Accepting the Clean Air Award, from left, is Omnitrans Interim CEO/General Manager Scott Graham, Board Chair and Ontario Councilmember Alan Wapner, and Director of Marketing Wendy Williams.
Photo credit: Omnitrans
A pilot program that more than doubled the number of local college students using public transit and eliminated an estimated 129 tons of pollution earned Omnitrans a Clean Air Award from the South Coast Air Quality Management District, presented on Oct. 4.
In 2011-12, Omnitrans initiated the “Go Smart” pilot program dedicated to transitioning local college students in the San Bernardino Valley to using public transit rather than driving to get to campus. Omnitrans partnered with California State University-San Bernardino, Chaffey College, Crafton Hills College and San Bernardino Valley College to offer free, unlimited bus rides to over 50,000 college students. Approximately 1,450,000 trips were made by over 13,500 individual students in pilot year.
Students had unlimited access to the Omnitrans bus system with a simple swipe of their college ID card. During a typical week, 5,100 unique students rode Omnitrans which means that over 10 percent of students became regular transit riders, up from 4 percent prior to the program. Over 25 percent of enrolled students tried the program at least once. Subsequently, ongoing self-funded Go Smart programs were established at each of the pilot program colleges and student ridership continues to increase over a year later.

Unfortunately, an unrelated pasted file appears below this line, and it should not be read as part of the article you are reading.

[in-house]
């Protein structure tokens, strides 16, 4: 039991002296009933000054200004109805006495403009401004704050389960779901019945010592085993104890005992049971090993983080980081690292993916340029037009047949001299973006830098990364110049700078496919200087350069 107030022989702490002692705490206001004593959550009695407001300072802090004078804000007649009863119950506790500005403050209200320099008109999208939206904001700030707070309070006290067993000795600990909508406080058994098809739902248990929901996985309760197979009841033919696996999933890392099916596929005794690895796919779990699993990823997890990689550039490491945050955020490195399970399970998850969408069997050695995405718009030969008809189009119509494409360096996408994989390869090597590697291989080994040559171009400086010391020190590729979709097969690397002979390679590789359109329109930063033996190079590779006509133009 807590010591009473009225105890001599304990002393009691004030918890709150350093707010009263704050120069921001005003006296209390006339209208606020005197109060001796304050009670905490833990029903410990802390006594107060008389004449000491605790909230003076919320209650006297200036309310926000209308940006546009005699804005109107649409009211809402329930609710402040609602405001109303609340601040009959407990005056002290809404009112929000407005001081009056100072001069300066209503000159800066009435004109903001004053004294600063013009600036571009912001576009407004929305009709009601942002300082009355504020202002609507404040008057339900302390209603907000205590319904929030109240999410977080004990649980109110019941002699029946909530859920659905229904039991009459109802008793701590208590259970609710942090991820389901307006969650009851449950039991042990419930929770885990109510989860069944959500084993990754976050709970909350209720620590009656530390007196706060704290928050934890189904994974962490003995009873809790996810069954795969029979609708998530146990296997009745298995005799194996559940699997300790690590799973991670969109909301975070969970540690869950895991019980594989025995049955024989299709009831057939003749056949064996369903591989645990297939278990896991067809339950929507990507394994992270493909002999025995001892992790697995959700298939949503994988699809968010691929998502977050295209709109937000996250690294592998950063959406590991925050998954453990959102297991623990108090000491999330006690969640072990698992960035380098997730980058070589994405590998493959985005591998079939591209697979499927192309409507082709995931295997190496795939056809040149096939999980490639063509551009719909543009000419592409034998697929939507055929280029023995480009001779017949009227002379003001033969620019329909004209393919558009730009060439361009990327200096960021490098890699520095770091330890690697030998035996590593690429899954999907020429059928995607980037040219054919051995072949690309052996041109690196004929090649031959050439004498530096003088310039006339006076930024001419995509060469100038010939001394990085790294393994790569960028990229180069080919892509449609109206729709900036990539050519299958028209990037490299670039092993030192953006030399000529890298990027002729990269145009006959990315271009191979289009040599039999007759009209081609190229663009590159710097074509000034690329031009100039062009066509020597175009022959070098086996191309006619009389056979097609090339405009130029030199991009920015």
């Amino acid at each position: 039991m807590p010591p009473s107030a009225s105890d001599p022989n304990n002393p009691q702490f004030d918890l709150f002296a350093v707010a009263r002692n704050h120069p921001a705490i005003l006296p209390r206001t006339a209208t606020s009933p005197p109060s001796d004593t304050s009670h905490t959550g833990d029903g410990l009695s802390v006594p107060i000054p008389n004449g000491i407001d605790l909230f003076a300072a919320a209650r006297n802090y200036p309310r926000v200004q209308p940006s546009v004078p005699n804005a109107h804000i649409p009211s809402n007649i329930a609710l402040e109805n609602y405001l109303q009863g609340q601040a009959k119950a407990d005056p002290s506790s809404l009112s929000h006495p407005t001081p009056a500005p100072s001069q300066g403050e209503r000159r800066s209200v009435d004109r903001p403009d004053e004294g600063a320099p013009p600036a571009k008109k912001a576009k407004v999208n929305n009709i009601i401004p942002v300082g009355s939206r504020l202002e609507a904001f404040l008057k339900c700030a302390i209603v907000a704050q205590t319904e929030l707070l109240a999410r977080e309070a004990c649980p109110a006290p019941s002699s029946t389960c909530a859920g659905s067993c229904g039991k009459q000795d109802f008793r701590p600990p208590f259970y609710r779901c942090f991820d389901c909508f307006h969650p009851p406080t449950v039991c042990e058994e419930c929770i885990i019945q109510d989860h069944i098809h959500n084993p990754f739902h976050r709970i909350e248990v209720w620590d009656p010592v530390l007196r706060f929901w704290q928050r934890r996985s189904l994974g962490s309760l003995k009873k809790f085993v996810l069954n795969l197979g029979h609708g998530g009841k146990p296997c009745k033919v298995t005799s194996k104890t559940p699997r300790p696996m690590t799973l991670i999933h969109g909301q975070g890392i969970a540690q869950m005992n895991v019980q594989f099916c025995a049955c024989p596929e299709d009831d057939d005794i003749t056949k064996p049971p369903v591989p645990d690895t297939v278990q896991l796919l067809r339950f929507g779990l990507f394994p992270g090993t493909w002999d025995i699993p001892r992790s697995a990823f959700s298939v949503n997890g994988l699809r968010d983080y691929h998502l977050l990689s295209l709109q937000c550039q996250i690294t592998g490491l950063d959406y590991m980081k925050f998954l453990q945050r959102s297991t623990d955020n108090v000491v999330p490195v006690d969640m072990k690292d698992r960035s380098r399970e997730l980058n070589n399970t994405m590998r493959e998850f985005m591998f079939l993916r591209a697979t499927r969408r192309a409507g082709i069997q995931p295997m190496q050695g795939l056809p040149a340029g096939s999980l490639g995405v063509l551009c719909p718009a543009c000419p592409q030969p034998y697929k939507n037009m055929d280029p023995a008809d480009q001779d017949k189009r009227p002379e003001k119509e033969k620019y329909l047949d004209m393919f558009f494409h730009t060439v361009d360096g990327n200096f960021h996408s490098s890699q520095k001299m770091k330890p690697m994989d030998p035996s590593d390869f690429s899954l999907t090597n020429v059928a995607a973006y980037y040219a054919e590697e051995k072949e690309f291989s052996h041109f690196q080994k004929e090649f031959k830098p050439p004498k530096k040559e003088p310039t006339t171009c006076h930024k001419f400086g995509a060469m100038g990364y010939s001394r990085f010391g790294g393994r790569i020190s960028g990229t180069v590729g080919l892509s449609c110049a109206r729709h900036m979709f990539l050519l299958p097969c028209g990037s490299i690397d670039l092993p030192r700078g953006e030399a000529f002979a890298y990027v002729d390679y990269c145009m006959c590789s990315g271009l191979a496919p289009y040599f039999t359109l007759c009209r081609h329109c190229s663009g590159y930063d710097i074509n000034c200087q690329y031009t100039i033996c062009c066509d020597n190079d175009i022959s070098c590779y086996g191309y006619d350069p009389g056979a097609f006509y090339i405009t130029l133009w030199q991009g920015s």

“Go Smart helps reduce transportation costs for students and removes lack of transportation as a barrier to education for some,” said Interim CEO/General Manager Scott Graham. “Gaining familiarity with public transit while a student also makes them more likely to use and support public bus service in the future,”
During the pilot year Go Smart student logged 8.7 million cumulative miles! By taking public transportation instead of driving, this removed an estimated 129.2 tons of carbon monoxide from the air while also reducing the levels of reactive organic gases, nitrogen oxide and particulate matter. Side benefits included reduced traffic congestion near the partner colleges and reduced parking demand on campus and in surrounding neighborhoods.
“Each year, we honor businesses and individuals who work unrelentingly to improve the quality of the air,” said SCAQMD Governing Board Chairman William A. Burke, Ed.D. “These inspiring winners have set an example of commitment and determination for all of us.”
The pilot program was funded by partner colleges and each of the 15 cities and county in the Omnitrans service area, using monies earmarked for emission reduction projects.